The Steve Martin Prize for Excellence in Banjo and Bluegrass

Noam Pikelny has been named the recipient of the inaugural Steve Martin Prize for Excellence in Banjo and Bluegrass. This annual award, determined by a panel of expert judges, carries with it a cash prize of $50,000 and an exclusive bronze sculpture designed by Eric Fischl.

Noam is every inch the epitome of the standards announced for this honor.

The recipients should be a person or group who has given us a fresh appreciation of this music, either through artistry, composition, innovation or preservation. They should be professional or semi-professional, should be currently active in their careers and deserving of a wider audience.

Funding for this award comes from Steve Martin Charitable Foundation, and Steve has been the spearhead for this project. He assembled a board of recognized banjo experts, which includes Earl Scruggs, Pete Wernick, Tony Trischka, Anne Stringfield, Alison Brown, Neil V. Rosenberg, Béla Fleck and Martin himself.

Pete Wernick explained a bit about how the selection process worked:

“Steve conducted this by way of emails mostly, and a few phone calls. The board was carefully and slowly chosen and then Steve would address the board about the nature of the prize and its goals. The statements about the prize and even the letterhead stationery was discussed in some detail. With that all in place, he solicited names, and some of us suggested names and we all discussed those by email, and came to our decision by consensus.”

Noam’s career has been primarily on the progressive side of the bluegrass ledger. He had stints as a member of Leftover Salmon and The John Cowan Band before emerging as a member of Chris Thile’s recent aggregations which, despite almost identical personnel, have been known variously as Tensions Mountain Boys, How To Grow A Band, and finally Punch Brothers.

Pikelny displays a proficiency and artistry on the banjo that sets him apart from both its current practitioners, and the instrument’s historical masters. But he has never been inclined to diminish or overlook the music of the forefathers of 3 finger banjo, and is equally adept at more traditional styles of playing.

Martin is well pleased with the selection of Pikelny for the prize.

“Since getting involved in today’s bluegrass scene, I have been impressed with the overall level of musicianship that exists in the world of the professional and semi-professional player. Now, the skill sets of bluegrass artists rivals those of classical and jazz musicians and it’s time the world notices it. Noam exemplifies the best of those players.”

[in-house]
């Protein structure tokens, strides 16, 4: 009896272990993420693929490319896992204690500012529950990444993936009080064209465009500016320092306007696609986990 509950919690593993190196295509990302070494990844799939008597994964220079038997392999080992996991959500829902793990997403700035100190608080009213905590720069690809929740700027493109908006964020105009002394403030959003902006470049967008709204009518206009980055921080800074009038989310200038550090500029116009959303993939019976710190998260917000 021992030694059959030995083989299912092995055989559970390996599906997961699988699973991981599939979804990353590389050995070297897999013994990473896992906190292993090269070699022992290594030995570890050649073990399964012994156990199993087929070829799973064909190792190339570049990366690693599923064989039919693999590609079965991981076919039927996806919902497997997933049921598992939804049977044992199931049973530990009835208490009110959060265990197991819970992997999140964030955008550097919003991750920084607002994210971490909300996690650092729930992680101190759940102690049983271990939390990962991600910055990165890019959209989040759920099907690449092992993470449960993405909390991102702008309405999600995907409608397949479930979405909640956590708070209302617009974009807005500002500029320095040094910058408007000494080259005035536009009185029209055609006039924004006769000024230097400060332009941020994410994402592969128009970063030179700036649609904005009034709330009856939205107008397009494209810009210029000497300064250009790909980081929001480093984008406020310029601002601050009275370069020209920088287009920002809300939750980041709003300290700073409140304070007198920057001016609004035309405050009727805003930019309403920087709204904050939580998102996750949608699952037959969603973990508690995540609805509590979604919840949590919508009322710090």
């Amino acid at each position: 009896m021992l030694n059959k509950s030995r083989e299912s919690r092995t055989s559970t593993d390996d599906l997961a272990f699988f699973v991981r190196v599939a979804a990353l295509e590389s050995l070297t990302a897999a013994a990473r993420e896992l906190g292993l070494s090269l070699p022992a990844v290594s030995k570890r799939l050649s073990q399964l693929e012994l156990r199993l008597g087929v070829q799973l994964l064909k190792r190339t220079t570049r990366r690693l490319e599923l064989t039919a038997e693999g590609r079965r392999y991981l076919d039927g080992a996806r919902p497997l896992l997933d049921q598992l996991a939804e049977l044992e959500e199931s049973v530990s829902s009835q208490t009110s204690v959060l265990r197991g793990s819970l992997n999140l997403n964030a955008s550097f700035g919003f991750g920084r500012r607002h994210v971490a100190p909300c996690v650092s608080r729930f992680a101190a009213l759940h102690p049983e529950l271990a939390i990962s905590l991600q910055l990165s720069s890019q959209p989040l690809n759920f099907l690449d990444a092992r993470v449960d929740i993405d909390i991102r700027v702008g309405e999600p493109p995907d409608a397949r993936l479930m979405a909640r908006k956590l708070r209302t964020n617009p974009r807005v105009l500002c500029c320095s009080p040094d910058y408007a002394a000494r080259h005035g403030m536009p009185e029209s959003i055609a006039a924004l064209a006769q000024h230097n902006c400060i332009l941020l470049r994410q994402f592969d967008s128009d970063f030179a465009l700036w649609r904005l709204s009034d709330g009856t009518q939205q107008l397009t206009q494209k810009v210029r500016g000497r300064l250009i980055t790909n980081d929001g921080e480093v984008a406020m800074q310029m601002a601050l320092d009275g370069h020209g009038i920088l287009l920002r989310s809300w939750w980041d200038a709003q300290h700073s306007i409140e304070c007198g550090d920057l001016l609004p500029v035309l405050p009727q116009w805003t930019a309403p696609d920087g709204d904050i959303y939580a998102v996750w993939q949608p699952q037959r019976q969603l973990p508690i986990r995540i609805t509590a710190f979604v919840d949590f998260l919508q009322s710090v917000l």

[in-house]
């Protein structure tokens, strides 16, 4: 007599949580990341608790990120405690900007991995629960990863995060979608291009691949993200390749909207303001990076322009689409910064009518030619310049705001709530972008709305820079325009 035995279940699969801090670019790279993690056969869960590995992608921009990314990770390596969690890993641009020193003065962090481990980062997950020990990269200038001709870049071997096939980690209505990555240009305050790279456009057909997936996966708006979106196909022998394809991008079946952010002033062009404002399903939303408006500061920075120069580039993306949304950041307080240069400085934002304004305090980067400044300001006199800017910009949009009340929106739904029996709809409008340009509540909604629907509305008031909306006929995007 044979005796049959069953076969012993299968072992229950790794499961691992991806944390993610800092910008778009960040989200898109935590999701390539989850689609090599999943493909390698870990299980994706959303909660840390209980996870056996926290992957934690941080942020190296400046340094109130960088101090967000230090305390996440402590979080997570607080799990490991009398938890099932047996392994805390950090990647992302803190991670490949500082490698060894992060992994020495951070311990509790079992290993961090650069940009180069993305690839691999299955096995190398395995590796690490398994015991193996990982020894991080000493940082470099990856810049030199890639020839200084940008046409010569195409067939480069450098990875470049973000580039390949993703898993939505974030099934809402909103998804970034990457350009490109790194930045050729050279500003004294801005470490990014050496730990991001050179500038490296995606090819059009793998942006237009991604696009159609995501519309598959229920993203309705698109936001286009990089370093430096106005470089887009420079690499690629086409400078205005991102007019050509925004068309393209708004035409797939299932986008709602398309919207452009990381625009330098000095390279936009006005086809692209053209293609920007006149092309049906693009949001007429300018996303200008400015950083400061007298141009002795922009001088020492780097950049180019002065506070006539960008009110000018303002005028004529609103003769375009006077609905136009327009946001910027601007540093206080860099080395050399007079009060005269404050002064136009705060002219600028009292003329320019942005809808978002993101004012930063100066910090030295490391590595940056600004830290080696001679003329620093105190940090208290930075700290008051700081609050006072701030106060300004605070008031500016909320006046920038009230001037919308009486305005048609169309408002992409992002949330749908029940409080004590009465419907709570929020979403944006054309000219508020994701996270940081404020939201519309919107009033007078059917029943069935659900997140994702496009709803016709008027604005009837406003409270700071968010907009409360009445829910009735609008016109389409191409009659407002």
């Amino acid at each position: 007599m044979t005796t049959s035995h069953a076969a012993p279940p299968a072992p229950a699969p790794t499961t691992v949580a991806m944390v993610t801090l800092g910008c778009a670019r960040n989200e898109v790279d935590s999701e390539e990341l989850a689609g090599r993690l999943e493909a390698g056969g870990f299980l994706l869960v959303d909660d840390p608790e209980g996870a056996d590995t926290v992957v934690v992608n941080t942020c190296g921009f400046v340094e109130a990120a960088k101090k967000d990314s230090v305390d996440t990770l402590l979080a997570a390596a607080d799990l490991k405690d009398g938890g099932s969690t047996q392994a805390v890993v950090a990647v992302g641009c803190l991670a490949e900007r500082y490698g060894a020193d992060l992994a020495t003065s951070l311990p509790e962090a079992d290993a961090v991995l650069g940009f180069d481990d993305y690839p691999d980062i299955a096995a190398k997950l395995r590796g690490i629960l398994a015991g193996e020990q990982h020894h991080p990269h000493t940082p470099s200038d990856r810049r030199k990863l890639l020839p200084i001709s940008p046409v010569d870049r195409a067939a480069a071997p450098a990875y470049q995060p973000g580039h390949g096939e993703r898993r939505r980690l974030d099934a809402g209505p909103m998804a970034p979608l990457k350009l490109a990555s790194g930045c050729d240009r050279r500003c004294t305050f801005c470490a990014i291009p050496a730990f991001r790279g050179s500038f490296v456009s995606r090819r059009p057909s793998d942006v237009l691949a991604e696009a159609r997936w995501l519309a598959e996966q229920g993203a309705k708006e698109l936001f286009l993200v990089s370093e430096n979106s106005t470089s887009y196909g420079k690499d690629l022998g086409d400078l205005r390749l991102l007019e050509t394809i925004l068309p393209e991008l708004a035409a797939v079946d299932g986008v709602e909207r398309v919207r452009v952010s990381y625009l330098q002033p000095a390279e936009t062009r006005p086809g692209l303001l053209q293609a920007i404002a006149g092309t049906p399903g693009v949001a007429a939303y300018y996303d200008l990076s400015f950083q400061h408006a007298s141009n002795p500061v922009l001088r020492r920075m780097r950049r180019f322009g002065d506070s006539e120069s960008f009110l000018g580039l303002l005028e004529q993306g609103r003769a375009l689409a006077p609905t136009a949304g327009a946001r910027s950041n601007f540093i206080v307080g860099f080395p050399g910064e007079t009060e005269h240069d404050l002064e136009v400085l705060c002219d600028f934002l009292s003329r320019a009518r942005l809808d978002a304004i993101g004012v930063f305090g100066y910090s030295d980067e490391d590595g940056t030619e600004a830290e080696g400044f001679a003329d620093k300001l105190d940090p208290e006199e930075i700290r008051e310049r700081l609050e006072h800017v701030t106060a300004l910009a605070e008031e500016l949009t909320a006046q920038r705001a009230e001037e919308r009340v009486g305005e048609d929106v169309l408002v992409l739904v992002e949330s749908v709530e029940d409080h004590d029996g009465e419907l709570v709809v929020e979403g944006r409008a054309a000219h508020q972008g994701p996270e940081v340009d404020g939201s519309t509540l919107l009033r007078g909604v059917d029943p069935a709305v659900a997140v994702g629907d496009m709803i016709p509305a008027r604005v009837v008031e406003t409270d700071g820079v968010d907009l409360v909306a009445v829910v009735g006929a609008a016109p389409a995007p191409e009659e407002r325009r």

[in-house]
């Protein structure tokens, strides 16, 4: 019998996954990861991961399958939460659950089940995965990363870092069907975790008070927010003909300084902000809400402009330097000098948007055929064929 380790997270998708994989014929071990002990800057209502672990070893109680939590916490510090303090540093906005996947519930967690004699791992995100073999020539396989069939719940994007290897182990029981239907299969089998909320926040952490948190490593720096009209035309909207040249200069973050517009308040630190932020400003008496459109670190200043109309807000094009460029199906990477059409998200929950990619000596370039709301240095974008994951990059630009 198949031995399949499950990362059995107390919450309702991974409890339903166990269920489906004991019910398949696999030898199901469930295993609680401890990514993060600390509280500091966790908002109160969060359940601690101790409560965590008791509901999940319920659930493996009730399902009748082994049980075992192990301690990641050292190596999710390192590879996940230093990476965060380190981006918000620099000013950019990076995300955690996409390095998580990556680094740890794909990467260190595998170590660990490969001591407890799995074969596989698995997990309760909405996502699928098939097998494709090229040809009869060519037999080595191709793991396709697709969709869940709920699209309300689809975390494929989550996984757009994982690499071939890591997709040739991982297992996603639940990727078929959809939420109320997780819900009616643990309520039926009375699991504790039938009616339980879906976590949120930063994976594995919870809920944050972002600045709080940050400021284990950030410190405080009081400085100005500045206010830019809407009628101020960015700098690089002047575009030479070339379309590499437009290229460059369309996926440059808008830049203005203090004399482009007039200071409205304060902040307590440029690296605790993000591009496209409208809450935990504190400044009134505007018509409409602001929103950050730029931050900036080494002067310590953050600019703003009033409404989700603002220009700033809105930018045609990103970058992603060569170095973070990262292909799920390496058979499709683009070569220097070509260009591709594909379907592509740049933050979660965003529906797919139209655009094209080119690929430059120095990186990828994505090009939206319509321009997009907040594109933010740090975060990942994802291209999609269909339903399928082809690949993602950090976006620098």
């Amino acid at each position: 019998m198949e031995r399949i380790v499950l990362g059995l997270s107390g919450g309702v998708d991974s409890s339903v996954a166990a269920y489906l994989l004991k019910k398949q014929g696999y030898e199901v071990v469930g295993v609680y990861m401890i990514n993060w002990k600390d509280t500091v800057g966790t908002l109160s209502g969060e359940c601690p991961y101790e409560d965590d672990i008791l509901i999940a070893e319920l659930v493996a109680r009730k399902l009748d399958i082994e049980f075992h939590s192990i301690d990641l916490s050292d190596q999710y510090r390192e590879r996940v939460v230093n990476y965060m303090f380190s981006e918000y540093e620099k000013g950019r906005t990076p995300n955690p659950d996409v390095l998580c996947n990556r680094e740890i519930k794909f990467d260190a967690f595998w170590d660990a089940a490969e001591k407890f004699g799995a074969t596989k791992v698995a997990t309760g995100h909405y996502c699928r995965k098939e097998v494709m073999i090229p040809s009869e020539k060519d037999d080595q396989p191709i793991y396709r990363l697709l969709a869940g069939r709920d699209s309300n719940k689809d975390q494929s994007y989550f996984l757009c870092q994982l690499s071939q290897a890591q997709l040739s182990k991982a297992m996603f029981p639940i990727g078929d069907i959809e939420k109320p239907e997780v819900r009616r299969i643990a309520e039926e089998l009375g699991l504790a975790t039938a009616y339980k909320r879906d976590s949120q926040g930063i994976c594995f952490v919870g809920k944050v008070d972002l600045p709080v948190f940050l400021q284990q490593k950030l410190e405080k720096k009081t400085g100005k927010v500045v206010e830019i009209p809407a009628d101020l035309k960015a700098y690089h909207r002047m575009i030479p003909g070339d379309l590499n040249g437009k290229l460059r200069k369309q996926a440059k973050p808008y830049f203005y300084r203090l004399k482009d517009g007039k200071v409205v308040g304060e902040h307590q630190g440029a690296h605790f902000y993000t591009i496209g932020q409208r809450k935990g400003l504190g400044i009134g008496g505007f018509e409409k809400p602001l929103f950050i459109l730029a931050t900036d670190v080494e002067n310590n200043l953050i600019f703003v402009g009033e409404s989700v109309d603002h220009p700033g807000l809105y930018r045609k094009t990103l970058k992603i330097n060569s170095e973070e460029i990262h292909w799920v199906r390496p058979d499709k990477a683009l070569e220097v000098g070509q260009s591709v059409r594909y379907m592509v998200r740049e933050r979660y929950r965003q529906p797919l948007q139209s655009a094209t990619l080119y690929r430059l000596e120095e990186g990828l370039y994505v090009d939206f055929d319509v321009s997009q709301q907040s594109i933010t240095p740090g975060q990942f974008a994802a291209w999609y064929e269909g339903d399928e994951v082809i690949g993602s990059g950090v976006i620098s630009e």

Here are a couple of videos that demonstrate Noam’s mastery across these many genres.

No encomium for Pikelny would be complete without reference to his quick wit and dry sense of humor. His introductions and monologues are always a highlight of the Punch Brothers show, and his self-deprecating manner makes him a hard man to dislike.

Much of that is on display in this episode of ChapTV, shot with Jeremy Chapman during the 2008 IBMA convention.

Noam has a solo CD, In The Maze, from Compass Records.

50,000 congratulations to Noam Pikelny for this prestigious award! And kudos to Steve Martin for choosing to honor the banjo and its devotees in this way.

UPDATE 3:30 p.m. – I just heard from Noam, and as you would expect, he was blown away by the news.

“I am so honored. I didn’t know that this award existed. You can imagine my surprise at opening the letter yesterday. Steve and the board of directors (which reads like a list of my musical heroes) have established something really special for the banjo and bluegrass. They deserve to be commended…

This prize will fuel creativity and inspiration amongst acoustic musicians. I’m humbled to be the first recipient.”

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About the Author

John Lawless

John had served as primary author and editor for The Bluegrass Blog from its launch in 2006 until being folded into Bluegrass Today in September of 2011. He continues in that capacity here, managing a strong team of columnists and correspondents.